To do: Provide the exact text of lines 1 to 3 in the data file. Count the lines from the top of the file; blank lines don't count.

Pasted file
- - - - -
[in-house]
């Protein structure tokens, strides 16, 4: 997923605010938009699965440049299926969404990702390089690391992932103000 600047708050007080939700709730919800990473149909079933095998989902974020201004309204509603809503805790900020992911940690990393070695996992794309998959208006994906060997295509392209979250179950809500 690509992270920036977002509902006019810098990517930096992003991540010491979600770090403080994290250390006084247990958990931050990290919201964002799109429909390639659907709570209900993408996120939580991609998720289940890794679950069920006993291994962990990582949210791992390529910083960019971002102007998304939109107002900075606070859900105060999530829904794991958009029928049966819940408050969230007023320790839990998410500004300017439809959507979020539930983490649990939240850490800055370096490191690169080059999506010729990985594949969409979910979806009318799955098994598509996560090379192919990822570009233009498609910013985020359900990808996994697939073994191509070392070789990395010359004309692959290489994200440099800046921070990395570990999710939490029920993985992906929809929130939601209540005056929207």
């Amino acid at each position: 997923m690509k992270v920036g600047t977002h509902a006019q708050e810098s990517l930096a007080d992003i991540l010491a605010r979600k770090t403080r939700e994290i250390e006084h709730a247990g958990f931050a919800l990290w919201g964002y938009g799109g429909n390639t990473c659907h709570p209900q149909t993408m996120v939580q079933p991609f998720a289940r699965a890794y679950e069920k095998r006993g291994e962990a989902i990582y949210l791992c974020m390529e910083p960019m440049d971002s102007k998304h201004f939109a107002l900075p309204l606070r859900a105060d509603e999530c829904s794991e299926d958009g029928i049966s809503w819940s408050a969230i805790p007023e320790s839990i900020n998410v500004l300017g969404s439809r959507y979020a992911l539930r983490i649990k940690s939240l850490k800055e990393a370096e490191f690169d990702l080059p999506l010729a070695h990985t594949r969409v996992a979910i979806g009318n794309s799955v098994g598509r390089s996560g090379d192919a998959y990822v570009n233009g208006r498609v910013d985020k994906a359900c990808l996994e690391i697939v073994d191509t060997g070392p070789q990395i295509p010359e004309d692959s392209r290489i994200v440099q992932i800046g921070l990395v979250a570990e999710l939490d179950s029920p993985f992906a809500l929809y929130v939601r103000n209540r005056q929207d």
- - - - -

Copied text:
[in-house]
């Protein structure tokens, strides 16, 4: 997923605010938009699965440049299926969404990702390089690391992932103000 600047708050007080939700709730919800990473149909079933095998989902974020201004309204509603809503805790900020992911940690990393070695996992794309998959208006994906060997295509392209979250179950809500 690509992270920036977002509902006019810098990517930096992003991540010491979600770090403080994290250390006084247990958990931050990290919201964002799109429909390639659907709570209900993408996120939580991609998720289940890794679950069920006993291994962990990582949210791992390529910083960019971002102007998304939109107002900075606070859900105060999530829904794991958009029928049966819940408050969230007023320790839990998410500004300017439809959507979020539930983490649990939240850490800055370096490191690169080059999506010729990985594949969409979910979806009318799955098994598509996560090379192919990822570009233009498609910013985020359900990808996994697939073994191509070392070789990395010359004309692959290489994200440099800046921070990395570990999710939490029920993985992906929809929130939601209540005056929207």
């Amino acid at each position: 997923m690509k992270v920036g600047t977002h509902a006019q708050e810098s990517l930096a007080d992003i991540l010491a605010r979600k770090t403080r939700e994290i250390e006084h709730a247990g958990f931050a919800l990290w919201g964002y938009g799109g429909n390639t990473c659907h709570p209900q149909t993408m996120v939580q079933p991609f998720a289940r699965a890794y679950e069920k095998r006993g291994e962990a989902i990582y949210l791992c974020m390529e910083p960019m440049d971002s102007k998304h201004f939109a107002l900075p309204l606070r859900a105060d509603e999530c829904s794991e299926d958009g029928i049966s809503w819940s408050a969230i805790p007023e320790s839990i900020n998410v500004l300017g969404s439809r959507y979020a992911l539930r983490i649990k940690s939240l850490k800055e990393a370096e490191f690169d990702l080059p999506l010729a070695h990985t594949r969409v996992a979910i979806g009318n794309s799955v098994g598509r390089s996560g090379d192919a998959y990822v570009n233009g208006r498609v910013d985020k994906a359900c990808l996994e690391i697939v073994d191509t060997g070392p070789q990395i295509p010359e004309d692959s392209r290489i994200v440099q992932i800046g921070l990395v979250a570990e999710l939490d179950s029920p993985f992906a809500l929809y929130v939601r103000n209540r005056q929207d």